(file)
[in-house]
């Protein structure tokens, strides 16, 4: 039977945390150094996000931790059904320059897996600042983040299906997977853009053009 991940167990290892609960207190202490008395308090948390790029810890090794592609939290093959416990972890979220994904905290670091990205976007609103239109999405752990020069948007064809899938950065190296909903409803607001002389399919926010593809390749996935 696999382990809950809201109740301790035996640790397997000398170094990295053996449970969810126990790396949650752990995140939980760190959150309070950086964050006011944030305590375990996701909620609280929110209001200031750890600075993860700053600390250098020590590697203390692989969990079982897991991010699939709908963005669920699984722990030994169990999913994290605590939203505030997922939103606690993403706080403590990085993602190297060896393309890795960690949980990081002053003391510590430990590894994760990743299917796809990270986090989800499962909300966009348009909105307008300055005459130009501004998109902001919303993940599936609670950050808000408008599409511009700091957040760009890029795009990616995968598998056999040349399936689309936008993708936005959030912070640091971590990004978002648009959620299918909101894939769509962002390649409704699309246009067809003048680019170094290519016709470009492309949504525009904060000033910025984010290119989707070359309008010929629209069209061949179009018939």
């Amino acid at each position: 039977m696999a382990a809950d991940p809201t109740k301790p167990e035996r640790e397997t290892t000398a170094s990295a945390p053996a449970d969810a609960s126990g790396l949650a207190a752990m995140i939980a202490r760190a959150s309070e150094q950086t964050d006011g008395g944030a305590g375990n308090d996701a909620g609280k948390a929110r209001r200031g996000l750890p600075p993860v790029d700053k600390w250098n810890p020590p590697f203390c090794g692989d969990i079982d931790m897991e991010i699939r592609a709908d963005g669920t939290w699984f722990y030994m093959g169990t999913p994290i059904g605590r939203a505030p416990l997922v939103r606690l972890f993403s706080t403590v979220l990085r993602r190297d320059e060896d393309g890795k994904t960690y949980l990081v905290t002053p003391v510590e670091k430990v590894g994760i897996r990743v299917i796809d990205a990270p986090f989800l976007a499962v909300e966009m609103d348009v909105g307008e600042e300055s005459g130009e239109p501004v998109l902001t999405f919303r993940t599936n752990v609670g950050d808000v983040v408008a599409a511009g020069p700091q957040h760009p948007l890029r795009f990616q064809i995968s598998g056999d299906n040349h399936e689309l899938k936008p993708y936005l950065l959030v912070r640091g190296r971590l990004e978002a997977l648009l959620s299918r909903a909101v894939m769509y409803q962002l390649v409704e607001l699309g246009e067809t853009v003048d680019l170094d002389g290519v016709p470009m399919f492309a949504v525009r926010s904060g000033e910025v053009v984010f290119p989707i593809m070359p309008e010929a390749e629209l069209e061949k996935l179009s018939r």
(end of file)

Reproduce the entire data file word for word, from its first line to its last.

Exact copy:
[in-house]
């Protein structure tokens, strides 16, 4: 039977945390150094996000931790059904320059897996600042983040299906997977853009053009 991940167990290892609960207190202490008395308090948390790029810890090794592609939290093959416990972890979220994904905290670091990205976007609103239109999405752990020069948007064809899938950065190296909903409803607001002389399919926010593809390749996935 696999382990809950809201109740301790035996640790397997000398170094990295053996449970969810126990790396949650752990995140939980760190959150309070950086964050006011944030305590375990996701909620609280929110209001200031750890600075993860700053600390250098020590590697203390692989969990079982897991991010699939709908963005669920699984722990030994169990999913994290605590939203505030997922939103606690993403706080403590990085993602190297060896393309890795960690949980990081002053003391510590430990590894994760990743299917796809990270986090989800499962909300966009348009909105307008300055005459130009501004998109902001919303993940599936609670950050808000408008599409511009700091957040760009890029795009990616995968598998056999040349399936689309936008993708936005959030912070640091971590990004978002648009959620299918909101894939769509962002390649409704699309246009067809003048680019170094290519016709470009492309949504525009904060000033910025984010290119989707070359309008010929629209069209061949179009018939």
């Amino acid at each position: 039977m696999a382990a809950d991940p809201t109740k301790p167990e035996r640790e397997t290892t000398a170094s990295a945390p053996a449970d969810a609960s126990g790396l949650a207190a752990m995140i939980a202490r760190a959150s309070e150094q950086t964050d006011g008395g944030a305590g375990n308090d996701a909620g609280k948390a929110r209001r200031g996000l750890p600075p993860v790029d700053k600390w250098n810890p020590p590697f203390c090794g692989d969990i079982d931790m897991e991010i699939r592609a709908d963005g669920t939290w699984f722990y030994m093959g169990t999913p994290i059904g605590r939203a505030p416990l997922v939103r606690l972890f993403s706080t403590v979220l990085r993602r190297d320059e060896d393309g890795k994904t960690y949980l990081v905290t002053p003391v510590e670091k430990v590894g994760i897996r990743v299917i796809d990205a990270p986090f989800l976007a499962v909300e966009m609103d348009v909105g307008e600042e300055s005459g130009e239109p501004v998109l902001t999405f919303r993940t599936n752990v609670g950050d808000v983040v408008a599409a511009g020069p700091q957040h760009p948007l890029r795009f990616q064809i995968s598998g056999d299906n040349h399936e689309l899938k936008p993708y936005l950065l959030v912070r640091g190296r971590l990004e978002a997977l648009l959620s299918r909903a909101v894939m769509y409803q962002l390649v409704e607001l699309g246009e067809t853009v003048d680019l170094d002389g290519v016709p470009m399919f492309a949504v525009r926010s904060g000033e910025v053009v984010f290119p989707i593809m070359p309008e010929a390749e629209l069209e061949k996935l179009s018939r």